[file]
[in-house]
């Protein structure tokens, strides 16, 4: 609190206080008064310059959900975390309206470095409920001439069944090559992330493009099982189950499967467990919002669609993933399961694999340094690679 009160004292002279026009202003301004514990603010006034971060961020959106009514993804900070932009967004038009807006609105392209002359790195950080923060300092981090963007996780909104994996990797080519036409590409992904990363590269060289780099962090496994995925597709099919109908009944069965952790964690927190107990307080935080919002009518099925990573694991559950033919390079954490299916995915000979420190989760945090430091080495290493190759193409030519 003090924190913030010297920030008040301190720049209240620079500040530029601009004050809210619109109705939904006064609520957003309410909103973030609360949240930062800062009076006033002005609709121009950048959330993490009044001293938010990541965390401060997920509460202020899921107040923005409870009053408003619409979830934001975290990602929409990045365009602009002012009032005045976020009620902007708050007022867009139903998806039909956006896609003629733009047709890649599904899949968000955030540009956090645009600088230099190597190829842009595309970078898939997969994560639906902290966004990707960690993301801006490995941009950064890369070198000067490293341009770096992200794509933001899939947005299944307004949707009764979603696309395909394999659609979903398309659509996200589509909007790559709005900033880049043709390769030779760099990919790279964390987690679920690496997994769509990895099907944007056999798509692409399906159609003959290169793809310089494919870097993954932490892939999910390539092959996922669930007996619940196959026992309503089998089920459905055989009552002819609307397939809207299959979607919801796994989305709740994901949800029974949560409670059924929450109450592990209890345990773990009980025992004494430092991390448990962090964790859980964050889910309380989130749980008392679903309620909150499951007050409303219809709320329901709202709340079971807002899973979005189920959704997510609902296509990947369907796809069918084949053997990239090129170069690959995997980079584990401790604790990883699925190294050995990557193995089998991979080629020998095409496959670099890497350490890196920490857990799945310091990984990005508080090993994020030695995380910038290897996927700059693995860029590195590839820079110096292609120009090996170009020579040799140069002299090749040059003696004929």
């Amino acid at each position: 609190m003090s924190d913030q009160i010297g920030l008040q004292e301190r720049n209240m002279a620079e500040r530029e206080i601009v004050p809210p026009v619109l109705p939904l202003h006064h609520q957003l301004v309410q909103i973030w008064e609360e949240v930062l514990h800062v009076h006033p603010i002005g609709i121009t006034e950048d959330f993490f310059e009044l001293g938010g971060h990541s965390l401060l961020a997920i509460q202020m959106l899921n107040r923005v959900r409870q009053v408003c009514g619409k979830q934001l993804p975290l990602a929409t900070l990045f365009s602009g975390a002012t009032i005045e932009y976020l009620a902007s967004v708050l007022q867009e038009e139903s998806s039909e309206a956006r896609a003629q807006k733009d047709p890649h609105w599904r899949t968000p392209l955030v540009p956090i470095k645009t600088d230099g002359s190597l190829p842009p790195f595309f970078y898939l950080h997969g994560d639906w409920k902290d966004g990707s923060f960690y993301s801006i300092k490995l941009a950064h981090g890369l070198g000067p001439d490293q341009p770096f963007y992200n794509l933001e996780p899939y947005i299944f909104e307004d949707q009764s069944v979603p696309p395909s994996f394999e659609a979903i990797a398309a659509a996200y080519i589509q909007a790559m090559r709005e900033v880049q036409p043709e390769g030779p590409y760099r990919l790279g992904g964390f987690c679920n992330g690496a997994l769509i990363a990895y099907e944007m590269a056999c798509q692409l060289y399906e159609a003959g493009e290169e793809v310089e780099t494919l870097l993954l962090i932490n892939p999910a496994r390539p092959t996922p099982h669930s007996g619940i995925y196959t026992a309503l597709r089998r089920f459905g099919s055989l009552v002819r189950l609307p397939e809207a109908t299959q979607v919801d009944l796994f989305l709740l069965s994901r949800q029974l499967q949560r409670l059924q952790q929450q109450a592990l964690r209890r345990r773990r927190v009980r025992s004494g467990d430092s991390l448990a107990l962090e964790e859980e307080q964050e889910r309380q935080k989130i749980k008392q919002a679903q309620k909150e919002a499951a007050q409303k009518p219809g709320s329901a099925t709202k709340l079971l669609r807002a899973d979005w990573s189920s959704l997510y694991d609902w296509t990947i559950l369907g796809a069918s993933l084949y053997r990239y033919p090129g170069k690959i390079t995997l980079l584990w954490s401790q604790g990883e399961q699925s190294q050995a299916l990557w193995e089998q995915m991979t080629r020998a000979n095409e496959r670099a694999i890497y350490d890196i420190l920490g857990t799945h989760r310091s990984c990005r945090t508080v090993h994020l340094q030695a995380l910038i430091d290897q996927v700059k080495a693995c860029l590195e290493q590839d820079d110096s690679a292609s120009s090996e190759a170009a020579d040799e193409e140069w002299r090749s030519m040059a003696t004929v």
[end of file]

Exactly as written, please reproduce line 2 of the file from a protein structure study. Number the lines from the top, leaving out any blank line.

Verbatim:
């Protein structure tokens, strides 16, 4: 609190206080008064310059959900975390309206470095409920001439069944090559992330493009099982189950499967467990919002669609993933399961694999340094690679 009160004292002279026009202003301004514990603010006034971060961020959106009514993804900070932009967004038009807006609105392209002359790195950080923060300092981090963007996780909104994996990797080519036409590409992904990363590269060289780099962090496994995925597709099919109908009944069965952790964690927190107990307080935080919002009518099925990573694991559950033919390079954490299916995915000979420190989760945090430091080495290493190759193409030519 003090924190913030010297920030008040301190720049209240620079500040530029601009004050809210619109109705939904006064609520957003309410909103973030609360949240930062800062009076006033002005609709121009950048959330993490009044001293938010990541965390401060997920509460202020899921107040923005409870009053408003619409979830934001975290990602929409990045365009602009002012009032005045976020009620902007708050007022867009139903998806039909956006896609003629733009047709890649599904899949968000955030540009956090645009600088230099190597190829842009595309970078898939997969994560639906902290966004990707960690993301801006490995941009950064890369070198000067490293341009770096992200794509933001899939947005299944307004949707009764979603696309395909394999659609979903398309659509996200589509909007790559709005900033880049043709390769030779760099990919790279964390987690679920690496997994769509990895099907944007056999798509692409399906159609003959290169793809310089494919870097993954932490892939999910390539092959996922669930007996619940196959026992309503089998089920459905055989009552002819609307397939809207299959979607919801796994989305709740994901949800029974949560409670059924929450109450592990209890345990773990009980025992004494430092991390448990962090964790859980964050889910309380989130749980008392679903309620909150499951007050409303219809709320329901709202709340079971807002899973979005189920959704997510609902296509990947369907796809069918084949053997990239090129170069690959995997980079584990401790604790990883699925190294050995990557193995089998991979080629020998095409496959670099890497350490890196920490857990799945310091990984990005508080090993994020030695995380910038290897996927700059693995860029590195590839820079110096292609120009090996170009020579040799140069002299090749040059003696004929």